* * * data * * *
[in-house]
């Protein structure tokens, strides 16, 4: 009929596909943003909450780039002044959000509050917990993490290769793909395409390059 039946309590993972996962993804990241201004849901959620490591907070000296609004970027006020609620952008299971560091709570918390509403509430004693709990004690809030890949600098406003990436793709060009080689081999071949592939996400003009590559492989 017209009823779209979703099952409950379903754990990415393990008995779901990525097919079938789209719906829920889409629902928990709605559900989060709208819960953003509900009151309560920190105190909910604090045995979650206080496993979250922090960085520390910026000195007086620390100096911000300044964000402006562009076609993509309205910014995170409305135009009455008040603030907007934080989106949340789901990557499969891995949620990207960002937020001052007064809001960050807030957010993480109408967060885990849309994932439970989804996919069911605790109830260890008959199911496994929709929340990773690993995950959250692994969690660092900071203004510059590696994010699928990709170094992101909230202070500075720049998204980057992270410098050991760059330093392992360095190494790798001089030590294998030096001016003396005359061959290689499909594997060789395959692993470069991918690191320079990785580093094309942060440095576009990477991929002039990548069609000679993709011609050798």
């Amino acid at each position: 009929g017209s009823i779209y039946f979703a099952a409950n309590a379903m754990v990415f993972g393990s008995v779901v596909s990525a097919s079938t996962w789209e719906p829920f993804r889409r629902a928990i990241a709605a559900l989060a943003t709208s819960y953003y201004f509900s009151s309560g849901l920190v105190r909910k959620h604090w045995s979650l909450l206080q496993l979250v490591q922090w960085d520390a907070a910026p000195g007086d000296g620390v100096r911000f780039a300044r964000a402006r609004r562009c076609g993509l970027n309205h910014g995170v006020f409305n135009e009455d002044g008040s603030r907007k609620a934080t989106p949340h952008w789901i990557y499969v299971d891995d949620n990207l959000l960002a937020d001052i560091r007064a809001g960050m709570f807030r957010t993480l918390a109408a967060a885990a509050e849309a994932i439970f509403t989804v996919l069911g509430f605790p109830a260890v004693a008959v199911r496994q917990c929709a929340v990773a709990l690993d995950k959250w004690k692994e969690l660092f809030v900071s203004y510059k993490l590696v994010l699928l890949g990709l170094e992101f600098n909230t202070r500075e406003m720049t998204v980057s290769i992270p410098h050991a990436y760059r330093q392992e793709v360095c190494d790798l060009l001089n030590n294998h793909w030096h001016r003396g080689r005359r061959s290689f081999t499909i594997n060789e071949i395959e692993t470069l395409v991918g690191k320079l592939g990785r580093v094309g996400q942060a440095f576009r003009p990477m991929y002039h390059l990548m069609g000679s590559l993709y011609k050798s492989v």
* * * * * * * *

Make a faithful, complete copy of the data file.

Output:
[in-house]
């Protein structure tokens, strides 16, 4: 009929596909943003909450780039002044959000509050917990993490290769793909395409390059 039946309590993972996962993804990241201004849901959620490591907070000296609004970027006020609620952008299971560091709570918390509403509430004693709990004690809030890949600098406003990436793709060009080689081999071949592939996400003009590559492989 017209009823779209979703099952409950379903754990990415393990008995779901990525097919079938789209719906829920889409629902928990709605559900989060709208819960953003509900009151309560920190105190909910604090045995979650206080496993979250922090960085520390910026000195007086620390100096911000300044964000402006562009076609993509309205910014995170409305135009009455008040603030907007934080989106949340789901990557499969891995949620990207960002937020001052007064809001960050807030957010993480109408967060885990849309994932439970989804996919069911605790109830260890008959199911496994929709929340990773690993995950959250692994969690660092900071203004510059590696994010699928990709170094992101909230202070500075720049998204980057992270410098050991760059330093392992360095190494790798001089030590294998030096001016003396005359061959290689499909594997060789395959692993470069991918690191320079990785580093094309942060440095576009990477991929002039990548069609000679993709011609050798």
């Amino acid at each position: 009929g017209s009823i779209y039946f979703a099952a409950n309590a379903m754990v990415f993972g393990s008995v779901v596909s990525a097919s079938t996962w789209e719906p829920f993804r889409r629902a928990i990241a709605a559900l989060a943003t709208s819960y953003y201004f509900s009151s309560g849901l920190v105190r909910k959620h604090w045995s979650l909450l206080q496993l979250v490591q922090w960085d520390a907070a910026p000195g007086d000296g620390v100096r911000f780039a300044r964000a402006r609004r562009c076609g993509l970027n309205h910014g995170v006020f409305n135009e009455d002044g008040s603030r907007k609620a934080t989106p949340h952008w789901i990557y499969v299971d891995d949620n990207l959000l960002a937020d001052i560091r007064a809001g960050m709570f807030r957010t993480l918390a109408a967060a885990a509050e849309a994932i439970f509403t989804v996919l069911g509430f605790p109830a260890v004693a008959v199911r496994q917990c929709a929340v990773a709990l690993d995950k959250w004690k692994e969690l660092f809030v900071s203004y510059k993490l590696v994010l699928l890949g990709l170094e992101f600098n909230t202070r500075e406003m720049t998204v980057s290769i992270p410098h050991a990436y760059r330093q392992e793709v360095c190494d790798l060009l001089n030590n294998h793909w030096h001016r003396g080689r005359r061959s290689f081999t499909i594997n060789e071949i395959e692993t470069l395409v991918g690191k320079l592939g990785r580093v094309g996400q942060a440095f576009r003009p990477m991929y002039h390059l990548m069609g000679s590559l993709y011609k050798s492989v």